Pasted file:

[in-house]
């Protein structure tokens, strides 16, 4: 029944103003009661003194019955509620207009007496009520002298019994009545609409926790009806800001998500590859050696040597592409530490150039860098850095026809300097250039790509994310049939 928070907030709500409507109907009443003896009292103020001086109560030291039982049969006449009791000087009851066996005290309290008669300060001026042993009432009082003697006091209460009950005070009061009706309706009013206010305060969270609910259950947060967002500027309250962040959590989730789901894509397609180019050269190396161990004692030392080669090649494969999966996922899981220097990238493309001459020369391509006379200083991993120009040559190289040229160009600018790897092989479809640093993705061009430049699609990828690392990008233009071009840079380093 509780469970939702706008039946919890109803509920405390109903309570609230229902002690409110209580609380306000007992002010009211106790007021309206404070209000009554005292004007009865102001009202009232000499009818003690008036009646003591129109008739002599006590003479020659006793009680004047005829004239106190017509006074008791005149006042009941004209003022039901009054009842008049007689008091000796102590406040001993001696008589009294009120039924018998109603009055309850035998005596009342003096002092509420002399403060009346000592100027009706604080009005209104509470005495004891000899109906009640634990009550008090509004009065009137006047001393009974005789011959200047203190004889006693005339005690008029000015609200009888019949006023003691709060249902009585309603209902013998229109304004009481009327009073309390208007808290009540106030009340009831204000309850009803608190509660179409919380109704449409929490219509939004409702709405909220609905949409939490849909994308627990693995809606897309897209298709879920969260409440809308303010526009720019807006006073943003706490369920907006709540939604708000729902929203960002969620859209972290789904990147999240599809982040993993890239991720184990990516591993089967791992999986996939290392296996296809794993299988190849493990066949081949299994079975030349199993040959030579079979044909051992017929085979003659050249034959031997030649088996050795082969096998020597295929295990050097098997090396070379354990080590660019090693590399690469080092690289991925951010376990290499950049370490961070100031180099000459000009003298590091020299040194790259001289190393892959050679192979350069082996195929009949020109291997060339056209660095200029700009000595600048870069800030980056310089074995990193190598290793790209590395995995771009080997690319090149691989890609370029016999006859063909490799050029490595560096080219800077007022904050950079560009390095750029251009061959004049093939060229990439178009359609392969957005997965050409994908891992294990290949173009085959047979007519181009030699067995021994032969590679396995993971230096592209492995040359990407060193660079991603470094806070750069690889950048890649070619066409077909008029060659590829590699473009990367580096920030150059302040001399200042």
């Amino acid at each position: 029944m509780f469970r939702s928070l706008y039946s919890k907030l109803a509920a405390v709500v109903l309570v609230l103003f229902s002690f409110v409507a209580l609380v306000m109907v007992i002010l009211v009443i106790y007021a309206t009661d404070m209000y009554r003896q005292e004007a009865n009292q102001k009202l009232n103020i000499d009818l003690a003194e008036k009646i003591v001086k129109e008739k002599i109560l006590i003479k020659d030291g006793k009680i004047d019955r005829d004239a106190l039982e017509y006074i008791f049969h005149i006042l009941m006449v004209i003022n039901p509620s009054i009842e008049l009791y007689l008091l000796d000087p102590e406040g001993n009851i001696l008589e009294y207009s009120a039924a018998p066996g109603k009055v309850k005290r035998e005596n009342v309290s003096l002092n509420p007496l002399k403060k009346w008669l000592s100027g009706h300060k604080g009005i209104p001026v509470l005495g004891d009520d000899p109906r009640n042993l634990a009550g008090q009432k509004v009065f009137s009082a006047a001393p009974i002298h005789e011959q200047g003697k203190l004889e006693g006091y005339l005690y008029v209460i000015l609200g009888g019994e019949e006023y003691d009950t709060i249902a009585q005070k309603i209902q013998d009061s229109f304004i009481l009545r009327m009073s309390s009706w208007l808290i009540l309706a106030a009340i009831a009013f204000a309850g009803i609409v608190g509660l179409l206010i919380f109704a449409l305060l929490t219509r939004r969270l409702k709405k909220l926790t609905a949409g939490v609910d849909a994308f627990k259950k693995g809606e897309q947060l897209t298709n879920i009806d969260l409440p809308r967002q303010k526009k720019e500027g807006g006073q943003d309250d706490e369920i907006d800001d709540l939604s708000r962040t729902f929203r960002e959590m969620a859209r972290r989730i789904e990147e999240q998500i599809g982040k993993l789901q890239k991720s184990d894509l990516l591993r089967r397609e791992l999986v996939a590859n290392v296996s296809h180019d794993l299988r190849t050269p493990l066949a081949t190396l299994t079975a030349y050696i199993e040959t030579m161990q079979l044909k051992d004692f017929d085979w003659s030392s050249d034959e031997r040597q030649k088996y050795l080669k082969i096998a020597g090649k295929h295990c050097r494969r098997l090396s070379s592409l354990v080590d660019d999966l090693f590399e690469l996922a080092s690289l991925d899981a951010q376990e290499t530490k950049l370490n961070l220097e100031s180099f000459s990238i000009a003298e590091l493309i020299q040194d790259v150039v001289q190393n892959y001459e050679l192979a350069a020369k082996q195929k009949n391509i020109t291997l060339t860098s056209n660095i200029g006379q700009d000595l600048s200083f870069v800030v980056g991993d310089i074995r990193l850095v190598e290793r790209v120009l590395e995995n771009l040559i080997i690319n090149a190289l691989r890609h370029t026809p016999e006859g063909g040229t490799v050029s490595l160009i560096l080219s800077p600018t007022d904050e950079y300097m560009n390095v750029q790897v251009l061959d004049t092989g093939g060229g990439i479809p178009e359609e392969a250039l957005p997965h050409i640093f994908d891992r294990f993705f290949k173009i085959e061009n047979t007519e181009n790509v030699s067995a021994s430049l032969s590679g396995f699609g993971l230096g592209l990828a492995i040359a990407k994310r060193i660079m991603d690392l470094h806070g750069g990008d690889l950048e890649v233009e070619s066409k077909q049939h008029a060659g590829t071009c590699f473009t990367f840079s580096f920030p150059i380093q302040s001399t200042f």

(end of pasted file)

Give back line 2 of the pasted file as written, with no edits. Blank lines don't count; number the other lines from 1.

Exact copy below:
């Protein structure tokens, strides 16, 4: 029944103003009661003194019955509620207009007496009520002298019994009545609409926790009806800001998500590859050696040597592409530490150039860098850095026809300097250039790509994310049939 928070907030709500409507109907009443003896009292103020001086109560030291039982049969006449009791000087009851066996005290309290008669300060001026042993009432009082003697006091209460009950005070009061009706309706009013206010305060969270609910259950947060967002500027309250962040959590989730789901894509397609180019050269190396161990004692030392080669090649494969999966996922899981220097990238493309001459020369391509006379200083991993120009040559190289040229160009600018790897092989479809640093993705061009430049699609990828690392990008233009071009840079380093 509780469970939702706008039946919890109803509920405390109903309570609230229902002690409110209580609380306000007992002010009211106790007021309206404070209000009554005292004007009865102001009202009232000499009818003690008036009646003591129109008739002599006590003479020659006793009680004047005829004239106190017509006074008791005149006042009941004209003022039901009054009842008049007689008091000796102590406040001993001696008589009294009120039924018998109603009055309850035998005596009342003096002092509420002399403060009346000592100027009706604080009005209104509470005495004891000899109906009640634990009550008090509004009065009137006047001393009974005789011959200047203190004889006693005339005690008029000015609200009888019949006023003691709060249902009585309603209902013998229109304004009481009327009073309390208007808290009540106030009340009831204000309850009803608190509660179409919380109704449409929490219509939004409702709405909220609905949409939490849909994308627990693995809606897309897209298709879920969260409440809308303010526009720019807006006073943003706490369920907006709540939604708000729902929203960002969620859209972290789904990147999240599809982040993993890239991720184990990516591993089967791992999986996939290392296996296809794993299988190849493990066949081949299994079975030349199993040959030579079979044909051992017929085979003659050249034959031997030649088996050795082969096998020597295929295990050097098997090396070379354990080590660019090693590399690469080092690289991925951010376990290499950049370490961070100031180099000459000009003298590091020299040194790259001289190393892959050679192979350069082996195929009949020109291997060339056209660095200029700009000595600048870069800030980056310089074995990193190598290793790209590395995995771009080997690319090149691989890609370029016999006859063909490799050029490595560096080219800077007022904050950079560009390095750029251009061959004049093939060229990439178009359609392969957005997965050409994908891992294990290949173009085959047979007519181009030699067995021994032969590679396995993971230096592209492995040359990407060193660079991603470094806070750069690889950048890649070619066409077909008029060659590829590699473009990367580096920030150059302040001399200042």